Marijuana Plants
Pictured are a plethora of marijuana plants. Reuters

The long, hard fight by marijuana advocates to make some headway toward legalizing, or at least decriminalizing, pot at the federal level is experiencing a glimmer of hope this year in the U.S. Congress in the form of the HR 499 bill, which is gaining supporters by the week.

The proposed legislation, officially known as the Ending Marijuana Prohibition Act of 2013, proposes a range of changes to federal law regarding marijuana, including directing the federal government to decriminalize weed and remove it from its list of controlled substances, and instead leave it to the states to regulate it in a manner similar to the way it oversees the tobacco and liquor markets.

The bill -- which was introduced Feb. 5 by U.S. Rep. Jared Polis, a Colorado Democrat -- has remained in the U.S. House of Representatives' Subcommittee on Crime, Terrorism, Homeland Security, and Investigations since Feb. 28, but it continues to gain support in Congress. Its 12th and 13th co-sponsors signed on to back the legislation on March 18, and even one Republican representative, Dana Rohrbacher of California, is currently co-sponsoring the bill.

Legalization advocates are focusing a lot of attention and energy on the bill, propping it up as the best hope such a piece of legislation has had in some time. Meanwhile, NORML and other groups are encouraging their members and other, unaffiliated friends of pot to take action in hopes of convincing their elected representatives that a large percentage of the American public supports the proposed policy.

It appears that the timing may be good for such a full-bore push, as a poll released Thursday by the Pew Research Center shows that public opinion is moving quickly in the direction of legalizing marijuana, and that in fact 52 percent of people asked in the survey said they support legalization, versus 45 percent who oppose it. Last year's Pew study found a markedly lower level of support, with 50 percent of people opposing legalization and just 45 percent supporting it.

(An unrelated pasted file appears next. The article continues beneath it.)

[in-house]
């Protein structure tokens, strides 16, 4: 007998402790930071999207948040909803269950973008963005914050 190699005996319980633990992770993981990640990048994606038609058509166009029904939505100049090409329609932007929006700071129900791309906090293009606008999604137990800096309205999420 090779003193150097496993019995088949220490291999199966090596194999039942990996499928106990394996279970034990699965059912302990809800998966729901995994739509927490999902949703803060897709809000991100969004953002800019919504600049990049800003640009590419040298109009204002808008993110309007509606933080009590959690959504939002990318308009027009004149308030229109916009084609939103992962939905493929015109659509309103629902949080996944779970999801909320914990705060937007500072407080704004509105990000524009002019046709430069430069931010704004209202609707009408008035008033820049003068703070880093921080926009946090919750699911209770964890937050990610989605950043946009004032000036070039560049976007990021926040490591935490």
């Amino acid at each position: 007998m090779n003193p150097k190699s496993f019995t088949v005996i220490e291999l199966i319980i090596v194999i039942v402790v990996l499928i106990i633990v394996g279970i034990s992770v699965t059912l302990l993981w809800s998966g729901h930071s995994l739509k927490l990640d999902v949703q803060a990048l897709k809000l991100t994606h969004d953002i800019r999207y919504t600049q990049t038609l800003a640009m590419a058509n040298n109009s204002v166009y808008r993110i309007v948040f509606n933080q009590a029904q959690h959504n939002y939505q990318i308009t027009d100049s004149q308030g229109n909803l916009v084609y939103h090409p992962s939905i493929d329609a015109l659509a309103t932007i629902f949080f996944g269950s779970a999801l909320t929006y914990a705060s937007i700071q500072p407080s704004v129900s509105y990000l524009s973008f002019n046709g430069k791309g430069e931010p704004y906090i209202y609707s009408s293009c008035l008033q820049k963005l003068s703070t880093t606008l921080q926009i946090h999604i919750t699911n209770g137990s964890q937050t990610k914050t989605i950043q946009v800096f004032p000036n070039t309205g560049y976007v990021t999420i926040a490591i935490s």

Despite all the momentum on the side of the pro-marijuana groups, there has not been much movement regarding HR 499 over the past few weeks, so it's worth taking a moment to look into whether this bill is just another long shot unlikely to make it into law or if it really has a chance of passing and being signed into law by President Barack Obama.

First, though the legislation has slowly but steadily gained backers in Congress since its introduction two months ago, 13 co-sponsors is still a miniscule number, representing less than 3 percent of the House's 435 members. Legalizing marijuana is still a dicey issue in many congressional districts around the country, and large swaths of key voting blocks, such as senior citizens, remain opposed to such a move, meaning that choosing to sign one's name to a bill while it still has so few backers in Congress likely carries potential negative impacts for many representatives, and little potential benefit if the bill doesn't pass.

Also, the Congress-tracking website rates the likelihood of various bills advancing after they have been introduced, and the site's current "Prognosis" for the "Ending Federal Prohibition Act of 2013" is that it only has a 2 percent chance of getting out of committee, and just a 1 percent chance of being enacted. Those are some slim chances.

However, public opinion has the ability to sway legislators, and has led to many controversial bills being passed over the years, and there is a lot of effort being put into making sure that members of the House subcommittee where HR 499 is currently stuck are aware of the support it has across America.

NORML and other groups that believe the bill has a chance of becoming law are making it easy as possible for people to express their support, providing information about how to do just that.

"Congress needs to hear from you, please take a minute and click here to quickly and easily write your Representative and urge him or her to support the Ending Federal Marijuana Prohibition Act of 2013," NORML wrote on its site last month.

And organizers are using social media as well, harnessing the power of Twitter, Facebook and especially Reddit to spread the word.

Reddit's "Trees" subreddit, which focuses on marijuana issues, has been very active in recent weeks as pro-legalization folks work to get people engaged in the issue.

One Reddit user, puffpuffpuffpuffpass, even set up a step-by-step guide on the "Trees" subreddit aimed at helping people contact their legislators about HR 499.

"When contacting your representatives you must keep in mind that the representatives of YOUR district are TOP PRIORITY," puffpuffpuffpuffpass wrote in the guide. "Contact them in every way possible and make sure everyone you know that cares about legalizing trees is contacting them too!"

But in the end, there has been no movement on the bill since it got to the subcommittee, where it has languished for more than a month, so hope may be dying in some circles.

It's impossible to predict what will happen with HR 499 in the end, but the light at the end of the tunnel is growing closer for those who want to see marijuana legalized.